Is Social Media Really Bad For Students?
Can Students Who Use Social Media Concentrate For A Whole 1200-word Article? Read On To Find Out …
Right, are you concentrating? We’re going to talk about social media. Things like Facebook and Twitter and how they are changing the way we communicate and the way we think. OK? Do you want to take a break now and check your messages? What’s that, you’re good for a few minutes? That’s great, but if you need to stop and tweet, just say so.
Social media has changed the way we interact and communicate which means that it has changed us: our identities and our personalities. Amazingly, this level of global communication worries some people – as does the fact the devices that we use to connect are portable, so can come into the classroom or workplace with us. We’re going to have a look at some of these changes, and some of the attitudes to them – particularly when it comes to education.
The phenomenon may be new and strange to a lot of us, but today’s generation of students has grown up with social media. What does their intimacy with these platforms mean for their academic progress? Does it help or hinder their studies?
The first thing to point out when it comes to social media is that it has allowed a new level of connection, even if it is virtual. The number of online forums, the development of smartphones and the regularity with which we use these social media means that what we have to say can be transmitted almost instantly, at any time, to everyone we know and to some we don’t know. Very quickly we have learnt to take this for granted but if you think about it, it’s a truly amazing development.
Many older people see this as a Bad Thing. They have lived long enough to know that much of what we say isn’t worth telling everyone. In a real social situation, you would quickly learn from people’s reactions that your dumb comment was just that. You wouldn’t for instance – or most people wouldn’t – show someone a photograph of what you ate for dinner last night. Yet people think nothing of posting these snaps on Facebook or Tweeting them, and a study backs up the fact that teens who use Facebook more often show narcissistic tendencies¹, as well as other psychological disorders. Many of these disorders are related to compulsive use of social media, something to which teachers and professors as we will see, can testify. So social media can be blamed for making people: a) think that what they say is always interesting and b) say it compulsively – a dangerous combination! When we go to Facebook a fair proportion of what we read is, let’s face it, … (enter rude word here). We waste a lot of time.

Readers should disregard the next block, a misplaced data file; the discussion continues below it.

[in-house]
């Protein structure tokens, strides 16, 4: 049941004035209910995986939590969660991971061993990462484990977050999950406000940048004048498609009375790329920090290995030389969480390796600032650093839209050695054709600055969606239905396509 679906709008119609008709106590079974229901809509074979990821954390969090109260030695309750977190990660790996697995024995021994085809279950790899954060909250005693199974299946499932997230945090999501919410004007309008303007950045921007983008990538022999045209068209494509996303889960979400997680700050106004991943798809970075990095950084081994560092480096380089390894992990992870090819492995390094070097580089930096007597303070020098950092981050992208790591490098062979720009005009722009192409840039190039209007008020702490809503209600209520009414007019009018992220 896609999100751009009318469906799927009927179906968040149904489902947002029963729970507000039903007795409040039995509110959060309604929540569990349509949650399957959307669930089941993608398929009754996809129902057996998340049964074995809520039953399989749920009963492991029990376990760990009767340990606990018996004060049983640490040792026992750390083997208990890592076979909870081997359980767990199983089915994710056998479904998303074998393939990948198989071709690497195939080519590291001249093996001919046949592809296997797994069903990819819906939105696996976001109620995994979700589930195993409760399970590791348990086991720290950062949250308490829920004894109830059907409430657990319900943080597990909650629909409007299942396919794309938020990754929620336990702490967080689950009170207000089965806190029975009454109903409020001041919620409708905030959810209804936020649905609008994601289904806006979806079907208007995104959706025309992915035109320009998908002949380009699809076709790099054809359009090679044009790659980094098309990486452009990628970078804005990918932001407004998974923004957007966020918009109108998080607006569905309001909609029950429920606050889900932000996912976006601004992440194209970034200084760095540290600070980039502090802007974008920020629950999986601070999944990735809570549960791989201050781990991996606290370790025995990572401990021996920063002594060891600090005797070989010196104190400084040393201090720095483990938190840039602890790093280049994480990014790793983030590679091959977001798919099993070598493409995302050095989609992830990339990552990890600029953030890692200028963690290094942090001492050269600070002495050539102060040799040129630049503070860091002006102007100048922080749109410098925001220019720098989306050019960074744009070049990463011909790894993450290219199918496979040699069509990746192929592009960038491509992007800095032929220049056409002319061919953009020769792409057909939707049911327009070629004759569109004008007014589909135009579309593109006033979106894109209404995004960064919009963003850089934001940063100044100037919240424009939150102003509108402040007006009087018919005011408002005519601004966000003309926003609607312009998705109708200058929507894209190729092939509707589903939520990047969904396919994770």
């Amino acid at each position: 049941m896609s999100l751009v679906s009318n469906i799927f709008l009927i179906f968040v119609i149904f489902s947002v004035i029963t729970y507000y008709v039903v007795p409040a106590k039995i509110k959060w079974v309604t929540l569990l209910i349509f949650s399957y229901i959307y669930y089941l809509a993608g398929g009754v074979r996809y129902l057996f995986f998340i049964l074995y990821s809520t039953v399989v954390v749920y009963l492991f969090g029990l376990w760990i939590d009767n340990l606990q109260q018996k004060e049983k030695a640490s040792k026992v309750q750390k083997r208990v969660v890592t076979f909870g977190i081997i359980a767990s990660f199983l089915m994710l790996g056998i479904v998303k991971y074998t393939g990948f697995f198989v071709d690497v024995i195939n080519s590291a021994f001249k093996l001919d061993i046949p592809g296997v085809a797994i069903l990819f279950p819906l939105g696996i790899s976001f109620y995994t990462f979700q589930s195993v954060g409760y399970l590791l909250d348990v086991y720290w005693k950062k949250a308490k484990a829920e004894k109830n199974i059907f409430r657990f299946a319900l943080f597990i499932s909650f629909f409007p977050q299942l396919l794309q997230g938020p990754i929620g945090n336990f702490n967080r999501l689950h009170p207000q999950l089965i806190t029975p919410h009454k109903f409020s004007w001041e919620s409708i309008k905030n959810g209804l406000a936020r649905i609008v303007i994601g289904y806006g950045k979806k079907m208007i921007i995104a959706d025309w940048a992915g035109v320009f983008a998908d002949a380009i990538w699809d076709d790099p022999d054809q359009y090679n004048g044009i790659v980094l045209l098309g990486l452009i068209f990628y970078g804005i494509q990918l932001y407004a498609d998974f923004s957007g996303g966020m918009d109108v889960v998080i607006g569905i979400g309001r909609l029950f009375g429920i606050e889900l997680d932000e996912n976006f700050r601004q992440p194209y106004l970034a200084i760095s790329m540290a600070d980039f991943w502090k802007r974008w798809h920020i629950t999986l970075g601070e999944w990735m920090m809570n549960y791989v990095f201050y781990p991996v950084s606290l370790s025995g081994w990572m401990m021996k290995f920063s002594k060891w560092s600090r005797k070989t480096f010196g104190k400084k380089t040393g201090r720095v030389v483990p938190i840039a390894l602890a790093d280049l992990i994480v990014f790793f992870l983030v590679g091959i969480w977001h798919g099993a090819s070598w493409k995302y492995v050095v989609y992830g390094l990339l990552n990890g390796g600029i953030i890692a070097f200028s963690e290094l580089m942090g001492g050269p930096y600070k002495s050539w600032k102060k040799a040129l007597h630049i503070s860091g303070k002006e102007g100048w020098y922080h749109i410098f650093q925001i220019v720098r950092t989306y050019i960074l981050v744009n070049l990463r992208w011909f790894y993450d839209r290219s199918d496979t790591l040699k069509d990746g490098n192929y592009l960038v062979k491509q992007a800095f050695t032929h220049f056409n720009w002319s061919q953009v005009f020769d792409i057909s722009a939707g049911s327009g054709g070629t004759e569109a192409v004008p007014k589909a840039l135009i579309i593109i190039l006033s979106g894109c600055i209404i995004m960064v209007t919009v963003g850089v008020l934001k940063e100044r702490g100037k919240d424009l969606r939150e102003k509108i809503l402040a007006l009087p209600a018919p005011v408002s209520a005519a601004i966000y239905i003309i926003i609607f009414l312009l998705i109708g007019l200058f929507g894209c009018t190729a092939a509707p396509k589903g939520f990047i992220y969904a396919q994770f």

However, not all the effects of social media are pathological. The same study also found that young adults who spend more time on Facebook are better at showing ‘virtual empathy’ to online friends. A recent trend is for social media sites to expand from general interest to more specific uses that are often of social benefit, such as sites dealing with medical or behavioural problems where users share information and support each other.
Many critics of social media point out that it encourages people to share information unwisely. Not only may they be vulnerable to hacking and cyber-bullying but they may be too inexperienced to realize how what they post may, years later, come back to haunt them when e.g. they are married and holding down a responsible job.
This means that people begin from a young age to ‘curate’ their online presence; this can be viewed positively. According to Kate Brodick, executive director of Digital and Social Media at Syracuse University, using social media enables you to “showcase your knowledge” as well as stay on top of social trends: